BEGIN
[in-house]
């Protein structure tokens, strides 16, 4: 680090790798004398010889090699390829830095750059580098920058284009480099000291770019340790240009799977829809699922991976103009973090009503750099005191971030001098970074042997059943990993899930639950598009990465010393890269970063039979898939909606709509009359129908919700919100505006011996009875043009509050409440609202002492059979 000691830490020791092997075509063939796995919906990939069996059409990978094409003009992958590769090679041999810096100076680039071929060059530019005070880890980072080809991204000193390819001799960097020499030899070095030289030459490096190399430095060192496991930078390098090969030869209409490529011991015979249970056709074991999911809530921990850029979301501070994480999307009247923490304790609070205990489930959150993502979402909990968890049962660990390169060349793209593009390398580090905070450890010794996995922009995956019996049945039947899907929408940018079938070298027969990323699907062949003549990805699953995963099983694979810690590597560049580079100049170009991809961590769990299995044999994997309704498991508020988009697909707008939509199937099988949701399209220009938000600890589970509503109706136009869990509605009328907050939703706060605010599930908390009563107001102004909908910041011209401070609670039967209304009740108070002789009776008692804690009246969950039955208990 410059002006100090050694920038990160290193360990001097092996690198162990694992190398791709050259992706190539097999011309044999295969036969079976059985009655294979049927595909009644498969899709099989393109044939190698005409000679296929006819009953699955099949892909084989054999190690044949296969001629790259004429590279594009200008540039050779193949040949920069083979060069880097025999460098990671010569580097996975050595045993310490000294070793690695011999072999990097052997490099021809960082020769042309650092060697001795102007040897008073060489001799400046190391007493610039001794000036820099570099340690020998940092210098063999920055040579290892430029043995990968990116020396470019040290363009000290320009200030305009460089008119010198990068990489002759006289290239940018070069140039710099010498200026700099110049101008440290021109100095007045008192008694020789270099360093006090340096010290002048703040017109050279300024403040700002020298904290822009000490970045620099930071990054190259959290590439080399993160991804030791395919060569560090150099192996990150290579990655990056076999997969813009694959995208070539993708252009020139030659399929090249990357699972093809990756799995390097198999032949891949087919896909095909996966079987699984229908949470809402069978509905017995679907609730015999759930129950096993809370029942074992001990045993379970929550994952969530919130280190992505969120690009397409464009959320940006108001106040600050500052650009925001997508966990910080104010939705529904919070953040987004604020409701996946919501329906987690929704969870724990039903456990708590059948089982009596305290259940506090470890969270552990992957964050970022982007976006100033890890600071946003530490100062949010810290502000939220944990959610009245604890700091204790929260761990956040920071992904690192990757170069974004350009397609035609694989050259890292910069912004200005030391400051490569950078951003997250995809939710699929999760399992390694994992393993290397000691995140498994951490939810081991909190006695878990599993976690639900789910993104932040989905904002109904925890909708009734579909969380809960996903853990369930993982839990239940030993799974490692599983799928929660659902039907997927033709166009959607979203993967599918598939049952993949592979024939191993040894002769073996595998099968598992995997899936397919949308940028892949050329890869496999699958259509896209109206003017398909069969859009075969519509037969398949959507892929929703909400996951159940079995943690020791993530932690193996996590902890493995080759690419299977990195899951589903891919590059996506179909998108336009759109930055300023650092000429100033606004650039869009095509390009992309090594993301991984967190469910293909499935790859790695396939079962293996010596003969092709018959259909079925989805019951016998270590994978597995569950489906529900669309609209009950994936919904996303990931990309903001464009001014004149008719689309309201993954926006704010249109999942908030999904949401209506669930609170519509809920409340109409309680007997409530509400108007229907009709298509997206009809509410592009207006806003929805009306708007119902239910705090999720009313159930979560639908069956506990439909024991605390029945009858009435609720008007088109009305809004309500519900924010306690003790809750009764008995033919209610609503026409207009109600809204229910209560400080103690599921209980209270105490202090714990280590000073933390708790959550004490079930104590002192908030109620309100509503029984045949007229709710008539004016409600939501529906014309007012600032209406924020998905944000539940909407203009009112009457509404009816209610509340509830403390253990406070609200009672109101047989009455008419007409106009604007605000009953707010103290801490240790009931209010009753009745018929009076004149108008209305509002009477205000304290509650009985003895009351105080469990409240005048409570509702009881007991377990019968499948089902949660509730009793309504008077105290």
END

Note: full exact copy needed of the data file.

[in-house]
């Protein structure tokens, strides 16, 4: 680090790798004398010889090699390829830095750059580098920058284009480099000291770019340790240009799977829809699922991976103009973090009503750099005191971030001098970074042997059943990993899930639950598009990465010393890269970063039979898939909606709509009359129908919700919100505006011996009875043009509050409440609202002492059979 000691830490020791092997075509063939796995919906990939069996059409990978094409003009992958590769090679041999810096100076680039071929060059530019005070880890980072080809991204000193390819001799960097020499030899070095030289030459490096190399430095060192496991930078390098090969030869209409490529011991015979249970056709074991999911809530921990850029979301501070994480999307009247923490304790609070205990489930959150993502979402909990968890049962660990390169060349793209593009390398580090905070450890010794996995922009995956019996049945039947899907929408940018079938070298027969990323699907062949003549990805699953995963099983694979810690590597560049580079100049170009991809961590769990299995044999994997309704498991508020988009697909707008939509199937099988949701399209220009938000600890589970509503109706136009869990509605009328907050939703706060605010599930908390009563107001102004909908910041011209401070609670039967209304009740108070002789009776008692804690009246969950039955208990 410059002006100090050694920038990160290193360990001097092996690198162990694992190398791709050259992706190539097999011309044999295969036969079976059985009655294979049927595909009644498969899709099989393109044939190698005409000679296929006819009953699955099949892909084989054999190690044949296969001629790259004429590279594009200008540039050779193949040949920069083979060069880097025999460098990671010569580097996975050595045993310490000294070793690695011999072999990097052997490099021809960082020769042309650092060697001795102007040897008073060489001799400046190391007493610039001794000036820099570099340690020998940092210098063999920055040579290892430029043995990968990116020396470019040290363009000290320009200030305009460089008119010198990068990489002759006289290239940018070069140039710099010498200026700099110049101008440290021109100095007045008192008694020789270099360093006090340096010290002048703040017109050279300024403040700002020298904290822009000490970045620099930071990054190259959290590439080399993160991804030791395919060569560090150099192996990150290579990655990056076999997969813009694959995208070539993708252009020139030659399929090249990357699972093809990756799995390097198999032949891949087919896909095909996966079987699984229908949470809402069978509905017995679907609730015999759930129950096993809370029942074992001990045993379970929550994952969530919130280190992505969120690009397409464009959320940006108001106040600050500052650009925001997508966990910080104010939705529904919070953040987004604020409701996946919501329906987690929704969870724990039903456990708590059948089982009596305290259940506090470890969270552990992957964050970022982007976006100033890890600071946003530490100062949010810290502000939220944990959610009245604890700091204790929260761990956040920071992904690192990757170069974004350009397609035609694989050259890292910069912004200005030391400051490569950078951003997250995809939710699929999760399992390694994992393993290397000691995140498994951490939810081991909190006695878990599993976690639900789910993104932040989905904002109904925890909708009734579909969380809960996903853990369930993982839990239940030993799974490692599983799928929660659902039907997927033709166009959607979203993967599918598939049952993949592979024939191993040894002769073996595998099968598992995997899936397919949308940028892949050329890869496999699958259509896209109206003017398909069969859009075969519509037969398949959507892929929703909400996951159940079995943690020791993530932690193996996590902890493995080759690419299977990195899951589903891919590059996506179909998108336009759109930055300023650092000429100033606004650039869009095509390009992309090594993301991984967190469910293909499935790859790695396939079962293996010596003969092709018959259909079925989805019951016998270590994978597995569950489906529900669309609209009950994936919904996303990931990309903001464009001014004149008719689309309201993954926006704010249109999942908030999904949401209506669930609170519509809920409340109409309680007997409530509400108007229907009709298509997206009809509410592009207006806003929805009306708007119902239910705090999720009313159930979560639908069956506990439909024991605390029945009858009435609720008007088109009305809004309500519900924010306690003790809750009764008995033919209610609503026409207009109600809204229910209560400080103690599921209980209270105490202090714990280590000073933390708790959550004490079930104590002192908030109620309100509503029984045949007229709710008539004016409600939501529906014309007012600032209406924020998905944000539940909407203009009112009457509404009816209610509340509830403390253990406070609200009672109101047989009455008419007409106009604007605000009953707010103290801490240790009931209010009753009745018929009076004149108008209305509002009477205000304290509650009985003895009351105080469990409240005048409570509702009881007991377990019968499948089902949660509730009793309504008077105290």